Under Dr. Nazir Ahmad's scientific direction, Pakistan started its nuclear energy programme and Prime Minister Suhrawardy also allotted PAEC to set up its new pilot-nuclear labs. As Prime minister, he played an important role in establishing of Nuclear Research Institutes in West Pakistan, working to build the nuclear power infrastructure. The PAEC brought the role of Raziuddin Siddiqui, a theoretical physicist, but refrained him to work on the atomic bombs, instead asking him to constitute research on theoretical physics and alternative use of nuclear energy. Suhrawardy made extremely critical decision on nuclear power expansion, and denied the request of PAEC Chairman Dr. Nazir Ahmad to acquiring the NRX reactor from Canada. Instead approved the recommendation of Raziuddin Siddiqui after authorizing an agreement to acquire the Pool-type reactor from the United States in 1956.
He also laid foundation of the first nuclear power plant in Karachi, when it was recommended by the PAEC. After addressing the West population, Suhrawardy planned to provide country's first nuclear power plant in near future to end the energy crises. However, after his removal from office, the proposal went into cold storage and severely undermined by a political turmoil in the country. Furthermore, Ayub Khan had also froze the further programmes as he thought Pakistan was too poor to work on this programme. Thus, the nuclear energy programme and academic research was halted by Ayub Khan's military regime for more than a decade.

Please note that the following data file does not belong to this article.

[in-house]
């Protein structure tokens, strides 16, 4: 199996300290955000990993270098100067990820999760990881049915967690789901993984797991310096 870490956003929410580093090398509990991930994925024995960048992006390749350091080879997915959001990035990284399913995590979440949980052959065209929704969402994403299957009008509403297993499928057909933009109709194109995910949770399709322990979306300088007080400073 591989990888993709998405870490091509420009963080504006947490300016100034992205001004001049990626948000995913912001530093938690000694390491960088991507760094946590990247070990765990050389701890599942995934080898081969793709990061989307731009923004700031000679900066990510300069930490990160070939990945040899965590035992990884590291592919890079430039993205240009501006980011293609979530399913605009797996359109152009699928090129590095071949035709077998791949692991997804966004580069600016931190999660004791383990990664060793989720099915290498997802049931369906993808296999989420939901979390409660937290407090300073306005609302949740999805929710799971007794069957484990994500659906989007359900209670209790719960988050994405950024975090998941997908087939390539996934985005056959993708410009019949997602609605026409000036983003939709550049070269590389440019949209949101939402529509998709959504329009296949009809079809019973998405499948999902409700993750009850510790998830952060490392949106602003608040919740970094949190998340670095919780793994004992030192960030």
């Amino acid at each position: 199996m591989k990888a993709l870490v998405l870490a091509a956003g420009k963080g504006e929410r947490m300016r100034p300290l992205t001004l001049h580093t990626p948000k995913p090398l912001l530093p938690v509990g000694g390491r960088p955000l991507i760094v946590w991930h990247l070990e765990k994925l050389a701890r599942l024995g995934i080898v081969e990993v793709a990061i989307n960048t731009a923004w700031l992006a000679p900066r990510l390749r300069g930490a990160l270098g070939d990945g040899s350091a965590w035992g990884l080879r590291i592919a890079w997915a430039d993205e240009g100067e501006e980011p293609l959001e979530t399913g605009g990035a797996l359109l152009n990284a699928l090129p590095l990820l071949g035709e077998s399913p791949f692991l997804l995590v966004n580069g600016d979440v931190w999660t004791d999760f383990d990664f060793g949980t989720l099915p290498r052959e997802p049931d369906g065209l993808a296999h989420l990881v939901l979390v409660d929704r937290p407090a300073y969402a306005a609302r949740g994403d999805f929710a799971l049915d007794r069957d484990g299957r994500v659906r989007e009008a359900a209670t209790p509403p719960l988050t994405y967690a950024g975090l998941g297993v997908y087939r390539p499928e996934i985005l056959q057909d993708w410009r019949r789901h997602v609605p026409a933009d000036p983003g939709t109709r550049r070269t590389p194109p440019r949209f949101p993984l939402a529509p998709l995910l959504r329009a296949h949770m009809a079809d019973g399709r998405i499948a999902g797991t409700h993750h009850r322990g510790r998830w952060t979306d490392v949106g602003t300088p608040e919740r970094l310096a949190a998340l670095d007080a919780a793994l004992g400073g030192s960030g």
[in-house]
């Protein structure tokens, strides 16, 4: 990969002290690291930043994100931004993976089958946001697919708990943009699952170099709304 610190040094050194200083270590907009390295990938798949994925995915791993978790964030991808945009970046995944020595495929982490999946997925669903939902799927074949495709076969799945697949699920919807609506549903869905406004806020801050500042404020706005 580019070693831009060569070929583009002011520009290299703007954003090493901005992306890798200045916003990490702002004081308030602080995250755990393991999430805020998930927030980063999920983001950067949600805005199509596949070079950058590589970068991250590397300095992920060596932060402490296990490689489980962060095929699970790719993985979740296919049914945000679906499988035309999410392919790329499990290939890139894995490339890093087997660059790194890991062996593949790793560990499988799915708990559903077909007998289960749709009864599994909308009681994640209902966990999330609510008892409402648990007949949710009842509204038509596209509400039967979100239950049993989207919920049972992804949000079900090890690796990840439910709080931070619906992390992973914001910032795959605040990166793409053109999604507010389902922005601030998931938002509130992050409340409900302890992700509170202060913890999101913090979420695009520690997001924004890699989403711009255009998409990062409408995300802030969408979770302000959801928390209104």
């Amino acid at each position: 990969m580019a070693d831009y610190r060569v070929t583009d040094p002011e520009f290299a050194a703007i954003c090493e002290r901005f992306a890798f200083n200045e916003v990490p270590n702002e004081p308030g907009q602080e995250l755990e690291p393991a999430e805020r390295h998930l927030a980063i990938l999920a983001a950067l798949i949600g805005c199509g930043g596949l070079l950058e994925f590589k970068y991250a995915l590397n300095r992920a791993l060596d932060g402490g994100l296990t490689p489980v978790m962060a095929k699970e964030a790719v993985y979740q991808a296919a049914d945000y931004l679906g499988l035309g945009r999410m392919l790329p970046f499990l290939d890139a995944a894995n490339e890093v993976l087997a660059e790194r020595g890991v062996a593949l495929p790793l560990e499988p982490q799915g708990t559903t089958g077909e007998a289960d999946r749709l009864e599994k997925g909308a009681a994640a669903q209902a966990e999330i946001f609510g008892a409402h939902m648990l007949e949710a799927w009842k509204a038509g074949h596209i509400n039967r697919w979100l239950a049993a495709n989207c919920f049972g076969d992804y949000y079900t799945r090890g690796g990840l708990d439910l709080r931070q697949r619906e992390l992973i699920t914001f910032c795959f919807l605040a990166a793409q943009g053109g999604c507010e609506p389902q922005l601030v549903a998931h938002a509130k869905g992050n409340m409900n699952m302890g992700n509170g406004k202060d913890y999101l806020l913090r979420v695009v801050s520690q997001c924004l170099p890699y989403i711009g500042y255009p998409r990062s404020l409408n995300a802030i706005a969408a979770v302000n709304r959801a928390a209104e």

Just within a year of assuming the government, Suhrawardy was in a confrontation with the business community and the private-sector in 1956. The business community leaders were meeting with the President Iskandar Mirza to discuss the removal of Prime Minister Suhrawardy.
The Awami League's close interaction with Pakistan Muslim League, who at that time was re-organizing itself, threatened another Bengali President Iskandar Mirza. President Mirza wanted to control the democracy in the country, which Suhrawardy had always resisted. President Mirza refused Prime Minister Suhrawardy's request to convene a meeting of Parliament for seeking a vote of confidence movement. Amid pressure to resign from his position and given vital threats to be removed by the President Mirza, Prime Minister Suhrawardy submitted his resignation letter after losing the considerable party support from the junior leadership.
Suhrawardy was a skill-full politician. Quaid e Azam Muhammad Ali Jinnah wanted him to join the Muslim League and lead it in Bengal province of the pre-partition India. He lived up to Jinnah's expectations. Besides being one of the busiest politicians, he was a good-humoured and witty man.
He was also a seasoned lawyer. While pleading cases, he would punctuate his arguments with poetic verses. One such incident occurred when he was defending himself in a case registered under the controversial Elected Bodies Disqualification Order (EBDO). His performance in the law courts was brilliant. The cases he dealt with became cause celibre (sic), and people used to flock to the court just to listen to him. This was specially so when he was defending himself against the charges under EBDO. The prosecution Consul, Chaudhry Nazir Ahmed was unnecessarily offensive in his cross-examination. For the most part, Shaheed Suhrawardy ignored his deliberate rudeness. Once, however, he made a very apt reply by quoting a line of Ghalib: